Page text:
CIVIC discusses the concepts of civilian harm tracking and amends in two articles in Harvard Law School Human Rights Program and Action on Armed Violence's publication "Acknowledge, Amend, Assist: Addressing Civilian Harm Caused by Armed Conflict and Armed Violence."
Prioritizing Protection of Civilians in Peacekeeping in the Central African Republic
16 September 2014 | Journal Article
CIVIC’s Marla Keenan and Stimson Center’s Alison Giffen discuss protection as a top priority for the UN force, MINUSCA, in Humanitarian Exchange.
Civilian Harm Tracking: Analysis of ISAF Efforts in Afghanistan
19 May 2014 | Case Study
In this case study, CIVIC examines how ISAF's civilian casualty mitigation programs developed and operated and identifies important lessons for future efforts. The study is based on interviews with ISAF, NATO and U.S. military personnel, as well as civilian analysts and representatives of international organizations and non-international organizations.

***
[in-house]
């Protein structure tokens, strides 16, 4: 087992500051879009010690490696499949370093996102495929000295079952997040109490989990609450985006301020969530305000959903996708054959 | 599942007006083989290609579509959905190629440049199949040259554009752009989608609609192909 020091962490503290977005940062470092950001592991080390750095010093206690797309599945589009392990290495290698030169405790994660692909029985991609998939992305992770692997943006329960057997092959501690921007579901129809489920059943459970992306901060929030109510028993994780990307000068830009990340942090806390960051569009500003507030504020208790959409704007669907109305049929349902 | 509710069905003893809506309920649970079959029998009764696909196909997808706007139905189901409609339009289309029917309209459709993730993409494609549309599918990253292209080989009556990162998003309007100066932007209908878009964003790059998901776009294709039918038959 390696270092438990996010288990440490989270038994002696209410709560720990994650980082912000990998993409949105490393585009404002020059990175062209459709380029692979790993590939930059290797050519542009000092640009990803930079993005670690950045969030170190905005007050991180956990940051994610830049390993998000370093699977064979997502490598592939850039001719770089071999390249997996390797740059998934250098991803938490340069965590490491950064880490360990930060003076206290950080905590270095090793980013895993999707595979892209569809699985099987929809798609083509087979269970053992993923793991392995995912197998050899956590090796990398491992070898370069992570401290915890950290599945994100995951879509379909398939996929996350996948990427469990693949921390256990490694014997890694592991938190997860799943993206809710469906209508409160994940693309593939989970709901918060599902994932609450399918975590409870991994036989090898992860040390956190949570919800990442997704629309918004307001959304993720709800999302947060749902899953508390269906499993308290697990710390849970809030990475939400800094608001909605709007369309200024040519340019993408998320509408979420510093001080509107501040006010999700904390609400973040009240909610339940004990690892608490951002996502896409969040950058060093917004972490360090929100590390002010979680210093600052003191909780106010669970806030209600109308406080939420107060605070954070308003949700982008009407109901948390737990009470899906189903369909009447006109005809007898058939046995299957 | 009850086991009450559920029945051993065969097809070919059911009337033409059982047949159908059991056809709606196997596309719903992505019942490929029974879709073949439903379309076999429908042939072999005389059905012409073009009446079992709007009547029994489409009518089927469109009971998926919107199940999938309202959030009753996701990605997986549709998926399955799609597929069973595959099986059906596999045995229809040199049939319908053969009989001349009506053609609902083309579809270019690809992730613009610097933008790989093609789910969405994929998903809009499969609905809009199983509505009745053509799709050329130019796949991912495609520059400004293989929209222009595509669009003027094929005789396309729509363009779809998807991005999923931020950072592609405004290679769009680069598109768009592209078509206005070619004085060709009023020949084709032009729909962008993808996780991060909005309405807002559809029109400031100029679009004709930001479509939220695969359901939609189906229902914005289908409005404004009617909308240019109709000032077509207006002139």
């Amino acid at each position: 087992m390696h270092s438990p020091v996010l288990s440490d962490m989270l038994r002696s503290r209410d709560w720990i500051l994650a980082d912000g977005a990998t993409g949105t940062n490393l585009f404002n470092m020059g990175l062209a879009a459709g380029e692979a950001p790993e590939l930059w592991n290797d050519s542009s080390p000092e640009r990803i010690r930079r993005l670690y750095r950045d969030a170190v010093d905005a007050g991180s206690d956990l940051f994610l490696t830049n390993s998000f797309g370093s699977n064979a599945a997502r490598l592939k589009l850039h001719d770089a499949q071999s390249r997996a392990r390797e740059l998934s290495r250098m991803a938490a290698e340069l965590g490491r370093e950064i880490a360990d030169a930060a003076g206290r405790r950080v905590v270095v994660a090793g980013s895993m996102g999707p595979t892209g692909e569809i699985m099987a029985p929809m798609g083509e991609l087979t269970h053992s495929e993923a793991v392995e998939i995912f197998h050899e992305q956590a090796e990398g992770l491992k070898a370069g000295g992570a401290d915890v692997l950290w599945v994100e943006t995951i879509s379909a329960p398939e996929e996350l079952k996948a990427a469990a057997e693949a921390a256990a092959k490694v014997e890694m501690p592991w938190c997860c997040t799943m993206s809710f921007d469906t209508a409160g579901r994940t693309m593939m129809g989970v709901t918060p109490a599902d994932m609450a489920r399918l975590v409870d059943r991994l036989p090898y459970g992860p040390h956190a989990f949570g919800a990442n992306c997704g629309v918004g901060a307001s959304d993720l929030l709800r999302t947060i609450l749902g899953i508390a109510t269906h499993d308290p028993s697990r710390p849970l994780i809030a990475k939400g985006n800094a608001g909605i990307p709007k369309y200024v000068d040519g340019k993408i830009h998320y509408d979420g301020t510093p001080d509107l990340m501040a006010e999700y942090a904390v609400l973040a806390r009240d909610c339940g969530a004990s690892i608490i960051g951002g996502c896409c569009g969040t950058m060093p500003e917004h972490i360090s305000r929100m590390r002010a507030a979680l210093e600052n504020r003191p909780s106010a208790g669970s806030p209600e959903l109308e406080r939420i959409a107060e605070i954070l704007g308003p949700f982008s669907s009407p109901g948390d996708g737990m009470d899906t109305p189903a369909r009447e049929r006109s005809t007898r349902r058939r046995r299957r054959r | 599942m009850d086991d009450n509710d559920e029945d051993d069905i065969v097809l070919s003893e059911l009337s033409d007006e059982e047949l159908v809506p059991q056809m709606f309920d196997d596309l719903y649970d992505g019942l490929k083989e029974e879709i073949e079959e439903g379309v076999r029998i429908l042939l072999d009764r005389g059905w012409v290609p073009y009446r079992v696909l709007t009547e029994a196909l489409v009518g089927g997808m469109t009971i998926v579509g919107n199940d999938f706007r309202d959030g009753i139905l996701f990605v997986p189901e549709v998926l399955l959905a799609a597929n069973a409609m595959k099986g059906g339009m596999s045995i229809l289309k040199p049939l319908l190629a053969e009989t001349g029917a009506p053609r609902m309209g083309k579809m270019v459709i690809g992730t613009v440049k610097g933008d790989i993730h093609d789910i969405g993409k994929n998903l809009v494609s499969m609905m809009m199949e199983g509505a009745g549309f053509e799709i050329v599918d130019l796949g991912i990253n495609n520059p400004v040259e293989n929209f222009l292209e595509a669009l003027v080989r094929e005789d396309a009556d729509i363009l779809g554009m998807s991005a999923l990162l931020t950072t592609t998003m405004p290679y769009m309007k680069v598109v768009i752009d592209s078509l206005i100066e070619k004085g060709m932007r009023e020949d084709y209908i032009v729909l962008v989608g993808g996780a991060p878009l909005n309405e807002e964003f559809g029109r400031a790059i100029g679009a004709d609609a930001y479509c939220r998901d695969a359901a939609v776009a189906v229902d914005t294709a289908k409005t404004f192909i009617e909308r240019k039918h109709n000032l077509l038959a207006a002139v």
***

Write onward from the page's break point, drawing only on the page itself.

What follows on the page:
Changing of the Guard: Civilian Protection for an Evolving Military
20 June 2013 | Journal Article
This piece was published in PRISM Vol. 4, no. 2. Prism is a journal of the Center for Complex Operations. Reducing civilian harm and properly responding to civilian losses in armed conflict is a win/win for America’s shifting strategy. What’s more, these objectives are entirely possible with leadership, attention, and focus from US government officials.
Operationalizing Civilian Protection in Mali: The Case for a Civilian Casualty Tracking, Analysis, and Response Cell
12 June 2013 | Journal Article
This practice note, published in Stability: International Journal of Security and Development, details an emerging best practice of civilian harm mitigation in armed conflict: namely, the creation of civilian casualty tracking, analysis and response processes by a warring party or peace operation force. It asserts that in Iraq, Afghanistan and soon Somalia, these processes to better understand civilian harm and address consequences have positively shaped mission tactics, training, and overall operations.
Center Inputs to OCHA on Peacekeeping Mission to Mali